Young guns for Everest and the 7 summits: Part II of III
07:14 a.m. EST Feb 15, 2004
This year there are two young folks going for Everest as part of their quest for the seven summits. Today we’re publishing part two of an interview with Dan Lochner, a 21 year old who plans to have the seven summits completed this fall by the time he’s turned 22 (Dan’s got Everest and Vinson to go). Coincidentally, there’s another young guy going for the 7 seven summits who lives just down the road, 22 year old Britton Keeshan – he’s only got Everest left.
The current record for the youngest 7 summiter belongs to Japanese climber Atsushi Yamada, who completed the feat at 23 years, 9 days. Both are on target to break the current record.
So Dan turns 22 in May and could potentially be 22 years and 7 months at the completion of his 7 summits – Vinson is typically summited in December or January. A local newspaper has Britton Keeshan, “eclipsing the previous record by 6 months,” if he makes it. If you do that math, that means if Britton makes it this May on Everest, he’ll be roughly 22 years and 6 months old. It’ll be very close to see who becomes the youngest to summit all 7.
Part two: The funds, the family and sailing to Vinson
ExWeb: You're going for the 7 summits and only have 2 left, Everest and Vinson. Both lined up for 2004? How did you manage logistics and fund raising for this?
Dan: At the present, my Everest climb is lined up, however my Vinson trip is still in question. I have not decided yet if I will fly to Antarctica or sail there. My partner, who is an expert sailor, has pondered the thought of sailing to Antarctica and trekking into Vinson Base Camp. However, I am not sure if this is a viable option at the present time but one I will consider. Although my method of transportation to Vinson at the time is unsure, my aim to climb it next fall is without question.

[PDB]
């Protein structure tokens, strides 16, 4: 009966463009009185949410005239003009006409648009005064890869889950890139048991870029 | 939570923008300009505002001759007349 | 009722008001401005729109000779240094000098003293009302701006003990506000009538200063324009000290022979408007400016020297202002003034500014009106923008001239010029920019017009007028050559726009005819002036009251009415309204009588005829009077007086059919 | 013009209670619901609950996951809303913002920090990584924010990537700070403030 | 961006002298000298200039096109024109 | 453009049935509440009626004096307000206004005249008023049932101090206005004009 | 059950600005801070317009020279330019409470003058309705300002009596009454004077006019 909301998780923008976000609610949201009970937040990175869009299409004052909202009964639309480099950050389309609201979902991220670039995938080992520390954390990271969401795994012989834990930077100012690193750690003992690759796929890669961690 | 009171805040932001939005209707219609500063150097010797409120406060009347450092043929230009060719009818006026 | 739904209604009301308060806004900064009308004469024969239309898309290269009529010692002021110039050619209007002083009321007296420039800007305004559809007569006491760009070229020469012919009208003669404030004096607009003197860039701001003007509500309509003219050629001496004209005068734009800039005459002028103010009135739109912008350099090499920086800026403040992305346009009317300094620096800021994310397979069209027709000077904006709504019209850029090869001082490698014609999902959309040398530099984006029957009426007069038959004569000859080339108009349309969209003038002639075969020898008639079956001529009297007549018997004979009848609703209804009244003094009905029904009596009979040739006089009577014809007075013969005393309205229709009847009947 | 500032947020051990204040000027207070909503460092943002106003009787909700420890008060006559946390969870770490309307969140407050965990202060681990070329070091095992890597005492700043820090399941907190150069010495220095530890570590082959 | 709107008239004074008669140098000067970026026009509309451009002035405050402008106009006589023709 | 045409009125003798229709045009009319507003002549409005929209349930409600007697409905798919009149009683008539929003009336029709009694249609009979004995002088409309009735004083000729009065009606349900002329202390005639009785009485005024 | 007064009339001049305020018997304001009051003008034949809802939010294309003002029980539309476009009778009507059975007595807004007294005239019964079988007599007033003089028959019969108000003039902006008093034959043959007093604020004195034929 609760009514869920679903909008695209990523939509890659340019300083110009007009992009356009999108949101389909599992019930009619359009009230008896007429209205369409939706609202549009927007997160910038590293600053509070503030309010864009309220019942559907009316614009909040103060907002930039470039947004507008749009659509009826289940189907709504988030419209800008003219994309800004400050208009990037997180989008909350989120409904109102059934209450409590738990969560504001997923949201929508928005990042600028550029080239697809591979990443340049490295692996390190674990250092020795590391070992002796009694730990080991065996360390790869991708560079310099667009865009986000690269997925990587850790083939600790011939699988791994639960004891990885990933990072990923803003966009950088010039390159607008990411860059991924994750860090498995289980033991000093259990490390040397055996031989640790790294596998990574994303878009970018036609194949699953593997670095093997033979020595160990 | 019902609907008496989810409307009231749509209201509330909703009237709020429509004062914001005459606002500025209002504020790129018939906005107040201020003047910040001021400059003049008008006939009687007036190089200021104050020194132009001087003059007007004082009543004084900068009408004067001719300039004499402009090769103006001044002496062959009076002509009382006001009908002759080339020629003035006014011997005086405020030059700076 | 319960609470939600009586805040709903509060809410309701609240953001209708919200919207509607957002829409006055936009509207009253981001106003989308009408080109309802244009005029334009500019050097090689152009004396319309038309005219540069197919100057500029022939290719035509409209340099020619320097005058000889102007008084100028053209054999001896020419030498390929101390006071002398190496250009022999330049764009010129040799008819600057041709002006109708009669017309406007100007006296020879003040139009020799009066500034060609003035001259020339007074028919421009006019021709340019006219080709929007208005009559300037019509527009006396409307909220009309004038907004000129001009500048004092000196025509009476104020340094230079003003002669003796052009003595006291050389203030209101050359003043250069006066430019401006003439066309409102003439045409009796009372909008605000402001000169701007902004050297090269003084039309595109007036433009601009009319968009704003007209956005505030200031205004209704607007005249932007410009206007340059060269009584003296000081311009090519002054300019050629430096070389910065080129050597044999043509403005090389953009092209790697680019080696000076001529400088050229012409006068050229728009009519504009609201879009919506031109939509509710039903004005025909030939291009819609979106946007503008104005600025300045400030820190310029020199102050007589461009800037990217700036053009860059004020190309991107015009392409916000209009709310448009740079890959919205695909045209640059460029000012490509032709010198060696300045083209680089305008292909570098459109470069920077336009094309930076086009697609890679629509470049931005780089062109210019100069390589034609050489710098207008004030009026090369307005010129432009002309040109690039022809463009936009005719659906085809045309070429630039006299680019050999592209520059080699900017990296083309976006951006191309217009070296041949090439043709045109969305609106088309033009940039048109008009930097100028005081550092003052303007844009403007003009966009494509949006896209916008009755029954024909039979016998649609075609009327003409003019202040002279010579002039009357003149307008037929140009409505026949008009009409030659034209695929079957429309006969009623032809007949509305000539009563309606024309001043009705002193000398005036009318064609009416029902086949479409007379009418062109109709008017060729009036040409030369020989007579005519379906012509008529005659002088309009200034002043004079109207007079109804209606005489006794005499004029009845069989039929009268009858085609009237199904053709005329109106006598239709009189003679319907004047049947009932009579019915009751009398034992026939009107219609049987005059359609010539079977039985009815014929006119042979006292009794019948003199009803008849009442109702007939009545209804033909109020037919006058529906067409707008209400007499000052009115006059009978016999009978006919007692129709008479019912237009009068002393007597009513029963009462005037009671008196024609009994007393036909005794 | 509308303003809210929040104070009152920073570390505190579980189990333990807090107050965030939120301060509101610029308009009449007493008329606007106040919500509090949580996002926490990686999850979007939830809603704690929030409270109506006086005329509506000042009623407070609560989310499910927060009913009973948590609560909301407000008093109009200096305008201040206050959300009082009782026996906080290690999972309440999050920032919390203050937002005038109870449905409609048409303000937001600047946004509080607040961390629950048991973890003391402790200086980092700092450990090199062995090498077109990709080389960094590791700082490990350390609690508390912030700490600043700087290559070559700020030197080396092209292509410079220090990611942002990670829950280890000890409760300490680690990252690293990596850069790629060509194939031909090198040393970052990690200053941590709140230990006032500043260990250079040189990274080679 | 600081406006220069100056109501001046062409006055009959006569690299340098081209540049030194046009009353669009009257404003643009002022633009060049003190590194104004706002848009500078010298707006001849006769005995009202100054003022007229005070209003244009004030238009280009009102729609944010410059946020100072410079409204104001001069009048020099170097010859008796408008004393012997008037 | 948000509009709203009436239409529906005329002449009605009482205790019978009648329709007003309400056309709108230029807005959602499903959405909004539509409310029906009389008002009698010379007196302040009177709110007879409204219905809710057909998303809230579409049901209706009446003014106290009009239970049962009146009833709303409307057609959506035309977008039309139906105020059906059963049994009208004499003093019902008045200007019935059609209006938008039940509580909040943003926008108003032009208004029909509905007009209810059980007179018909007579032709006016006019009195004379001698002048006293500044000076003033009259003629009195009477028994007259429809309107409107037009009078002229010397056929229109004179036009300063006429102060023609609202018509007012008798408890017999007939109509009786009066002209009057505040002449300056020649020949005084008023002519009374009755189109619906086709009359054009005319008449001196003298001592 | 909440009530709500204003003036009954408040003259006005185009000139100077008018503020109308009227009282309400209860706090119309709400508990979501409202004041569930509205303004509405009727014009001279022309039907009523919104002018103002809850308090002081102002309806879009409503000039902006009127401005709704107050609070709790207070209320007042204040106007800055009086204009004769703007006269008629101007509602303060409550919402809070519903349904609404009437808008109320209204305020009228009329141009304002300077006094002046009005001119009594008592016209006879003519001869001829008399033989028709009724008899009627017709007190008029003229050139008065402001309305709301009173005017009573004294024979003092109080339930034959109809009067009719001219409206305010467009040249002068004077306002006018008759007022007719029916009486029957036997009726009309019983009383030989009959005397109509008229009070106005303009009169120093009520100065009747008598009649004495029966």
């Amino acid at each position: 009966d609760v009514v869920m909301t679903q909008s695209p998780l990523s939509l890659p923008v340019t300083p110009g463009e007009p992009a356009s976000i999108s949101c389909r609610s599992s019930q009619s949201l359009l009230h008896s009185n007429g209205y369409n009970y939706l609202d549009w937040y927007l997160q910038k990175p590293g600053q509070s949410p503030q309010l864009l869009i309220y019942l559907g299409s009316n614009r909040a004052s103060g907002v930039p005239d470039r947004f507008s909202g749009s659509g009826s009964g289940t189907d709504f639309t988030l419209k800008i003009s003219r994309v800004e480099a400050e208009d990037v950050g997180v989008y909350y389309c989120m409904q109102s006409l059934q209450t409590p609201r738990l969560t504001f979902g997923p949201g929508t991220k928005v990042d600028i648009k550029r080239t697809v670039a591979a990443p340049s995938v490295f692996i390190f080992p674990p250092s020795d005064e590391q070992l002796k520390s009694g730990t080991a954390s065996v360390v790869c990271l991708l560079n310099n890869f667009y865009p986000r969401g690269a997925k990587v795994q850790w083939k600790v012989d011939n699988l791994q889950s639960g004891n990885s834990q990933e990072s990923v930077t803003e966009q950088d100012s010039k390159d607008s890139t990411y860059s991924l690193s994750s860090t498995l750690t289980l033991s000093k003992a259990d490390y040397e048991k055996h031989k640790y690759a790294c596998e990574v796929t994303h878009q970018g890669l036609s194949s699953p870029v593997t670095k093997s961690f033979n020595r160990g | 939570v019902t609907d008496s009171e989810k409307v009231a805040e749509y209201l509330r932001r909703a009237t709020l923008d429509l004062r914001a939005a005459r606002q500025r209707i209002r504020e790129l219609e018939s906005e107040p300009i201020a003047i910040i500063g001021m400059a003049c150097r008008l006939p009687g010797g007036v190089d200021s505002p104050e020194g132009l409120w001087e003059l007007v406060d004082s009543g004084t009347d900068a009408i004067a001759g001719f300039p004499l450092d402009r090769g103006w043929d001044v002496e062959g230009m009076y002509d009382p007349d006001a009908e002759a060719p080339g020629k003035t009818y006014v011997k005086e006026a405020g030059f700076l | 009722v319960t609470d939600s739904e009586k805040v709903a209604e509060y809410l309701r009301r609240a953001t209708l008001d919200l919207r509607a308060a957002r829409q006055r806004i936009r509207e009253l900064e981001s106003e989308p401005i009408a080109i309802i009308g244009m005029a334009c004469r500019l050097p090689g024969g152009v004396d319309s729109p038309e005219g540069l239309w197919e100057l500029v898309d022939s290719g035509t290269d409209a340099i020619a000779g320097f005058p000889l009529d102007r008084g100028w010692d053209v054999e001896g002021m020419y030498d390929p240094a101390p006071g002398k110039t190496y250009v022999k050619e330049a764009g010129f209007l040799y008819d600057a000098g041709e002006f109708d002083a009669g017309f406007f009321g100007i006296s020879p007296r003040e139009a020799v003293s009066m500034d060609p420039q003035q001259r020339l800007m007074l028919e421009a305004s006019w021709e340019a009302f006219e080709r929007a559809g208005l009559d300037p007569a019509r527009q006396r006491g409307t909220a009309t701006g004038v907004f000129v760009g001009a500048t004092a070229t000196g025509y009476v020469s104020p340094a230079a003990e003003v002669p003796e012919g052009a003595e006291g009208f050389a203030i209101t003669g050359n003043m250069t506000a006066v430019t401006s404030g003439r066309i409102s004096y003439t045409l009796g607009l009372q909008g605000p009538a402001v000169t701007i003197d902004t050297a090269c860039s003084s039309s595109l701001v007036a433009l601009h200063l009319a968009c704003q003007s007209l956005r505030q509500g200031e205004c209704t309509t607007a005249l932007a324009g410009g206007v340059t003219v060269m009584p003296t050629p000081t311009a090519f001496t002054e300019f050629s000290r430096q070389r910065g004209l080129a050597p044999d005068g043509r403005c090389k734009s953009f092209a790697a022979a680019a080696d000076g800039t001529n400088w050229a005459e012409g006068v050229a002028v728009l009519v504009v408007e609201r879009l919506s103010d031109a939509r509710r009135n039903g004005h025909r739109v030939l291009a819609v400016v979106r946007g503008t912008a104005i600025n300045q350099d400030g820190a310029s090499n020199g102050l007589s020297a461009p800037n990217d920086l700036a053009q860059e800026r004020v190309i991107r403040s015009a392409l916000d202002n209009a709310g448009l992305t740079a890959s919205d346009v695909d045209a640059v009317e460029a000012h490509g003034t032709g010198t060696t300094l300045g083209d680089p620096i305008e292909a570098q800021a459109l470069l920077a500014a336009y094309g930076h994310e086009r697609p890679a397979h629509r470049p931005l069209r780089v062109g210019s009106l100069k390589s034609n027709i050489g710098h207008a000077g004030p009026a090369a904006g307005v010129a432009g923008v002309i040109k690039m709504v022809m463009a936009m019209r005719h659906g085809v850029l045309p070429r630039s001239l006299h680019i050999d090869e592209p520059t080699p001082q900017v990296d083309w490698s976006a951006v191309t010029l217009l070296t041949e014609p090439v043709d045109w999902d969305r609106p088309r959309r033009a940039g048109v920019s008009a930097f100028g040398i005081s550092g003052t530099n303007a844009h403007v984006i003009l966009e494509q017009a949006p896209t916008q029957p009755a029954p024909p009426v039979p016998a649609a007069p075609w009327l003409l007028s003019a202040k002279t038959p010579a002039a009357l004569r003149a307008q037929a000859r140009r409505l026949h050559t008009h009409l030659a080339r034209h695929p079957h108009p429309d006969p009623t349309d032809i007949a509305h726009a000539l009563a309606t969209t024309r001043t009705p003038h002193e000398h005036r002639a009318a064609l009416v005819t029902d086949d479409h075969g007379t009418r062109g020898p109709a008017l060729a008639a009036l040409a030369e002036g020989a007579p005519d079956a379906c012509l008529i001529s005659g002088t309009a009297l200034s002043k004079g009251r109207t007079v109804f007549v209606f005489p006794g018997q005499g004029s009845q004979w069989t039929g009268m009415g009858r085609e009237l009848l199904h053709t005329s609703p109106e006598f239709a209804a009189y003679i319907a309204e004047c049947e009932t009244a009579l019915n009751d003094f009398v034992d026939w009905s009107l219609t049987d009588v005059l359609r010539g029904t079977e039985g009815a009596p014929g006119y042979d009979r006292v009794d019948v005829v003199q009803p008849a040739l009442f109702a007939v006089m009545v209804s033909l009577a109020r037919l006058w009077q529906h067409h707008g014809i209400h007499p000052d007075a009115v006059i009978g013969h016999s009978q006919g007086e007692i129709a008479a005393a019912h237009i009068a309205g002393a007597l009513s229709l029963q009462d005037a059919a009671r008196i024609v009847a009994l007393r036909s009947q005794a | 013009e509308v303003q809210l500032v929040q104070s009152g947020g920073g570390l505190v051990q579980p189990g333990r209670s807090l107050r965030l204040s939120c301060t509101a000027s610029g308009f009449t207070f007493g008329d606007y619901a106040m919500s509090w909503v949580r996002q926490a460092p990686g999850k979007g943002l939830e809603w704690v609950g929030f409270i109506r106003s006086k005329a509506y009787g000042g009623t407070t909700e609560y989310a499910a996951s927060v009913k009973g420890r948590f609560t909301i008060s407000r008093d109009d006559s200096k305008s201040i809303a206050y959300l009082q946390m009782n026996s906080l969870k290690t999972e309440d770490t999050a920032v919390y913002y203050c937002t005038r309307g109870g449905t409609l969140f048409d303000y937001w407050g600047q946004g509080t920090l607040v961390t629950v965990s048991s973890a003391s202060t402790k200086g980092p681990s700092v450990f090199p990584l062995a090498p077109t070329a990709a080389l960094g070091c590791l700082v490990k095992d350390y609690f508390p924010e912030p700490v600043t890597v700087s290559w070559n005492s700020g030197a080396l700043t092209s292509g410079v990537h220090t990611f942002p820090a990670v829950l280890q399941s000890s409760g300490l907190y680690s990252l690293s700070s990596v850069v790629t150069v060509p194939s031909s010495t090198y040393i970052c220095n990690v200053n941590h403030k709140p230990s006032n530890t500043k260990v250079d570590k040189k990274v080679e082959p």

One of the challenges that appeals to me is the difficultly in setting up the logistics for each climb. I find it very fulfilling and rewarding to plan everything on my own, making this Seven Summit quest quite the learning experience outside the climbing aspect of it. In terms of fund raising, I have managed all costs on my own, being one of the reasons I have planned my trips to keep costs at a minimum without reducing my chances of success.
Please don't get the impression I have a trust fund or what not as I definitely have my fair share of debt as well. To date, I have spend my entire savings from my prior internships, which was very difficult being a saver, however I felt money was nowhere near as important as living life to the fullest. In addition, I am taking out a loan to finance the cost of my Everest climb as well.
ExWeb: How are things going with sponsorships?
Dan: Well, I am still greatly in need of support - gear, rations, equipment, funding, airfare, etc.- even if its only a discount. However, most importantly, if readers could find it in their heart to donate a few dollars via my website to assist in the fight against prostate cancer that would be greatly appreciated.
ExWeb: What do Mom and Dad think about this? Are they a bit concerned, or are they fired up for you?
Dan: My parents are both excited and concerned in regard to my Seven Summit climb, especially Everest. Their support however is unparamount along with the rest of my family and friends. I feel that I put unnecessary stress on my parents while climbing with them concerned about my safety, so I call home as often as possible with my Iridium phone.
Monday: Part three - Alone on Aconcagua, training for Everest.
Image of Dan on the summit of Elbrus courtesy of Oath7.com.